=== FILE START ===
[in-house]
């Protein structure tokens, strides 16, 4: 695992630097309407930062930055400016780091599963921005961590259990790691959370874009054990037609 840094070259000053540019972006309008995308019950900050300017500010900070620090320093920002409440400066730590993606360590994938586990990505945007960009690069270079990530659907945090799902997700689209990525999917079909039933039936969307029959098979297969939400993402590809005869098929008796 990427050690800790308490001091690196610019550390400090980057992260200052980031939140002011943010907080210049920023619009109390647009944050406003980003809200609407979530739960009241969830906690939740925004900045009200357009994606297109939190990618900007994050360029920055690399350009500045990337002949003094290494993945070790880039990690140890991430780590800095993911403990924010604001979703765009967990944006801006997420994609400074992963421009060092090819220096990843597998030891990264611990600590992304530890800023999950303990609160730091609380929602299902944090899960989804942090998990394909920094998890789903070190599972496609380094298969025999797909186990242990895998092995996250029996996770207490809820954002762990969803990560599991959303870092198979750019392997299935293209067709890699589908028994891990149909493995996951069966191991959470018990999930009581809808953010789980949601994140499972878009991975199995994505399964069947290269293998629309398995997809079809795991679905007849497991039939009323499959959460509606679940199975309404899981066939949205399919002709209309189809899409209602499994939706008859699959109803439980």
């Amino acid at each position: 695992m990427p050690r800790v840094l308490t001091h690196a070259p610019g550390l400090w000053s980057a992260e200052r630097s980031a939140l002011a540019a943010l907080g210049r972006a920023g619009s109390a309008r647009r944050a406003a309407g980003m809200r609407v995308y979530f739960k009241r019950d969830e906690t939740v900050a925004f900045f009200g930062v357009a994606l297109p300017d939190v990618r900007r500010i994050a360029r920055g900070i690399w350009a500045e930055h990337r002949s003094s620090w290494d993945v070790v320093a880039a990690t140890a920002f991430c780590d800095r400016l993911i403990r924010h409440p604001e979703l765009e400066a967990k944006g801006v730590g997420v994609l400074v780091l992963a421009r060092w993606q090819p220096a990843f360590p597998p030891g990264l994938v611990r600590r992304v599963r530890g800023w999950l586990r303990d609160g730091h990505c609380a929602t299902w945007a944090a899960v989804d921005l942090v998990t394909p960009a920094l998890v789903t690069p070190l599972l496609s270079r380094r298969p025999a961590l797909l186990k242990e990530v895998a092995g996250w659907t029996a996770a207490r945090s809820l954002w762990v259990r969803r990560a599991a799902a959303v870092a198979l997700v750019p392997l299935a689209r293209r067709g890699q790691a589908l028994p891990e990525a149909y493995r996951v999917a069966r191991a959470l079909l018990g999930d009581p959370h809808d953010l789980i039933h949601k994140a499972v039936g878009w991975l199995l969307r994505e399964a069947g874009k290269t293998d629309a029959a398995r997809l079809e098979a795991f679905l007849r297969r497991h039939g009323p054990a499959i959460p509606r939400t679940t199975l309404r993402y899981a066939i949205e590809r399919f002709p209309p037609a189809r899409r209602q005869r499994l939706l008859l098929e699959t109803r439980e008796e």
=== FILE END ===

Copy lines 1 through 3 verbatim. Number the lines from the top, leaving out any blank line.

[in-house]
């Protein structure tokens, strides 16, 4: 695992630097309407930062930055400016780091599963921005961590259990790691959370874009054990037609 840094070259000053540019972006309008995308019950900050300017500010900070620090320093920002409440400066730590993606360590994938586990990505945007960009690069270079990530659907945090799902997700689209990525999917079909039933039936969307029959098979297969939400993402590809005869098929008796 990427050690800790308490001091690196610019550390400090980057992260200052980031939140002011943010907080210049920023619009109390647009944050406003980003809200609407979530739960009241969830906690939740925004900045009200357009994606297109939190990618900007994050360029920055690399350009500045990337002949003094290494993945070790880039990690140890991430780590800095993911403990924010604001979703765009967990944006801006997420994609400074992963421009060092090819220096990843597998030891990264611990600590992304530890800023999950303990609160730091609380929602299902944090899960989804942090998990394909920094998890789903070190599972496609380094298969025999797909186990242990895998092995996250029996996770207490809820954002762990969803990560599991959303870092198979750019392997299935293209067709890699589908028994891990149909493995996951069966191991959470018990999930009581809808953010789980949601994140499972878009991975199995994505399964069947290269293998629309398995997809079809795991679905007849497991039939009323499959959460509606679940199975309404899981066939949205399919002709209309189809899409209602499994939706008859699959109803439980």
């Amino acid at each position: 695992m990427p050690r800790v840094l308490t001091h690196a070259p610019g550390l400090w000053s980057a992260e200052r630097s980031a939140l002011a540019a943010l907080g210049r972006a920023g619009s109390a309008r647009r944050a406003a309407g980003m809200r609407v995308y979530f739960k009241r019950d969830e906690t939740v900050a925004f900045f009200g930062v357009a994606l297109p300017d939190v990618r900007r500010i994050a360029r920055g900070i690399w350009a500045e930055h990337r002949s003094s620090w290494d993945v070790v320093a880039a990690t140890a920002f991430c780590d800095r400016l993911i403990r924010h409440p604001e979703l765009e400066a967990k944006g801006v730590g997420v994609l400074v780091l992963a421009r060092w993606q090819p220096a990843f360590p597998p030891g990264l994938v611990r600590r992304v599963r530890g800023w999950l586990r303990d609160g730091h990505c609380a929602t299902w945007a944090a899960v989804d921005l942090v998990t394909p960009a920094l998890v789903t690069p070190l599972l496609s270079r380094r298969p025999a961590l797909l186990k242990e990530v895998a092995g996250w659907t029996a996770a207490r945090s809820l954002w762990v259990r969803r990560a599991a799902a959303v870092a198979l997700v750019p392997l299935a689209r293209r067709g890699q790691a589908l028994p891990e990525a149909y493995r996951v999917a069966r191991a959470l079909l018990g999930d009581p959370h809808d953010l789980i039933h949601k994140a499972v039936g878009w991975l199995l969307r994505e399964a069947g874009k290269t293998d629309a029959a398995r997809l079809e098979a795991f679905l007849r297969r497991h039939g009323p054990a499959i959460p509606r939400t679940t199975l309404r993402y899981a066939i949205e590809r399919f002709p209309p037609a189809r899409r209602q005869r499994l939706l008859l098929e699959t109803r439980e008796e």